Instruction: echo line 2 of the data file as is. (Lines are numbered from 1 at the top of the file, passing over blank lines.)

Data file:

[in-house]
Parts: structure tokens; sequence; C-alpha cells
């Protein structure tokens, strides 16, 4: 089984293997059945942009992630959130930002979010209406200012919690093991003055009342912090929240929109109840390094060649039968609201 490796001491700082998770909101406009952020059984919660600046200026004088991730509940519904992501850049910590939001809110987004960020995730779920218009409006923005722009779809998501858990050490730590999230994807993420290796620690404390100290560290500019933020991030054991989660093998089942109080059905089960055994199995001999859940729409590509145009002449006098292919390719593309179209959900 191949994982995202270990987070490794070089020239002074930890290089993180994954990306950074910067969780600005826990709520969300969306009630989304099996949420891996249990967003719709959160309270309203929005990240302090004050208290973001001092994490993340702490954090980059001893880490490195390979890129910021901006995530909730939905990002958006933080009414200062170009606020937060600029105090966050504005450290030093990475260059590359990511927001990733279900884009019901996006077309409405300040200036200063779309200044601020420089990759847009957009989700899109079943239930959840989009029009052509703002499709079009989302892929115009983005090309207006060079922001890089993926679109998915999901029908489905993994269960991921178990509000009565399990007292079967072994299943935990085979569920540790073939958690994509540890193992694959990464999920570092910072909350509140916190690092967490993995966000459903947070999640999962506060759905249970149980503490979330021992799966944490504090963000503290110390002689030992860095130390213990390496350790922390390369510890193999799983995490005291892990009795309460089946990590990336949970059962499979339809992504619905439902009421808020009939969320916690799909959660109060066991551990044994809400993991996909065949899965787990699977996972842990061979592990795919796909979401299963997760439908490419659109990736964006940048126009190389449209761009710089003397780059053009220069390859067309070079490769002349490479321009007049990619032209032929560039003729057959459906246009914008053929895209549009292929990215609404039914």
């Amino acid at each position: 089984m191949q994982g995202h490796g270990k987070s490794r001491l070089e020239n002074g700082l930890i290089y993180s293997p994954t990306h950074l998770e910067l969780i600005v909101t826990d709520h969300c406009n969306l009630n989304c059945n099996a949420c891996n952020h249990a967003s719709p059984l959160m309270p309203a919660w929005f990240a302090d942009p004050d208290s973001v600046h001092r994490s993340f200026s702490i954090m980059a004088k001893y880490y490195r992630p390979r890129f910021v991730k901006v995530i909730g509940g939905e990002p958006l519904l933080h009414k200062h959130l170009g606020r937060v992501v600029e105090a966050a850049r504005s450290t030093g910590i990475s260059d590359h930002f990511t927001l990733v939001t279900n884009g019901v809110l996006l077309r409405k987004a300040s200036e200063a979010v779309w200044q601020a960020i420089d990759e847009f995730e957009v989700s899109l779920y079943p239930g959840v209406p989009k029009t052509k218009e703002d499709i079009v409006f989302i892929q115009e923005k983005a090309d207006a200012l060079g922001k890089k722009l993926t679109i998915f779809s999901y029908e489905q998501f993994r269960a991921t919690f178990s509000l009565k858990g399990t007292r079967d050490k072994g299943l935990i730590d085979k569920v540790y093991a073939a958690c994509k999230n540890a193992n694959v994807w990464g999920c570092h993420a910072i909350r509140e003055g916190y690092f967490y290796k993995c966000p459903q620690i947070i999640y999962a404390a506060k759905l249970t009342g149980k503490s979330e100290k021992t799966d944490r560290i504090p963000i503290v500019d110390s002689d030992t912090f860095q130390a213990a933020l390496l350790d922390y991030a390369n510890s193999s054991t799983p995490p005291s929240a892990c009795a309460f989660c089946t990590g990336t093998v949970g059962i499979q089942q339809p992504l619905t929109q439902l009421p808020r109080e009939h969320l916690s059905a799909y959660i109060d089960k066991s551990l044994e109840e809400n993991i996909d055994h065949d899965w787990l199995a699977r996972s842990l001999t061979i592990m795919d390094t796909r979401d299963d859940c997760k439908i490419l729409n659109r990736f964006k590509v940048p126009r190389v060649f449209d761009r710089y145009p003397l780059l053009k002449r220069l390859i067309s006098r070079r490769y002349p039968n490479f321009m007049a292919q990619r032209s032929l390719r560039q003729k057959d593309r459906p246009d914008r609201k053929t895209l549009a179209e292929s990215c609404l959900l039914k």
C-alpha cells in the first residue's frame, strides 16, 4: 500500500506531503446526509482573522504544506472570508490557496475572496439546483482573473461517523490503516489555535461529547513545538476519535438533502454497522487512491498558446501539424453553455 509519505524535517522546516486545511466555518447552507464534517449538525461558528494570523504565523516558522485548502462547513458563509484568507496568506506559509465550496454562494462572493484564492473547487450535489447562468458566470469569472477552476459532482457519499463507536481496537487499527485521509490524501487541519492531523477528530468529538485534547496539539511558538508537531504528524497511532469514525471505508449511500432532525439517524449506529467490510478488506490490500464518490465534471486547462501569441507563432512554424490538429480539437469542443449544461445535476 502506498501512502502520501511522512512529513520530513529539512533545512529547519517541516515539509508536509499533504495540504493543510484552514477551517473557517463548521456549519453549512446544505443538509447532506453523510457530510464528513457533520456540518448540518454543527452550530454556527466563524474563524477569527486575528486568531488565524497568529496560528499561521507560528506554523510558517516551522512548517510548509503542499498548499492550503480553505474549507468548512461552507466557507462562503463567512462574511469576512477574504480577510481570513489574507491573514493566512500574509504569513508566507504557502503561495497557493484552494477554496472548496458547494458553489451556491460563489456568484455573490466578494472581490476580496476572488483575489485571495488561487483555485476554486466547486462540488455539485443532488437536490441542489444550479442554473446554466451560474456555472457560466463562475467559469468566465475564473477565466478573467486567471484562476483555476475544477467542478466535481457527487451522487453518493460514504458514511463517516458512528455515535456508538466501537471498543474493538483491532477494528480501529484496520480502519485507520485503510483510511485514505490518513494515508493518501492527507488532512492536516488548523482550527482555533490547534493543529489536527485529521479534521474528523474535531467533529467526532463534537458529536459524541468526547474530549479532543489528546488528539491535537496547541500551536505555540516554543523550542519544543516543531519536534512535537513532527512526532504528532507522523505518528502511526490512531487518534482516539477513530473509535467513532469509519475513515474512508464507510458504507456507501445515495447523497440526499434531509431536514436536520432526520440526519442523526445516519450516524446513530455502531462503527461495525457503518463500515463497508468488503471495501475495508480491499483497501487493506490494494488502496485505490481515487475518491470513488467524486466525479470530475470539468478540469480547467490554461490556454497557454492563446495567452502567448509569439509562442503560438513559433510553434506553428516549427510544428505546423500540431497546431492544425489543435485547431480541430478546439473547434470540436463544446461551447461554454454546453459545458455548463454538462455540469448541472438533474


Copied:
Parts: structure tokens; sequence; C-alpha cells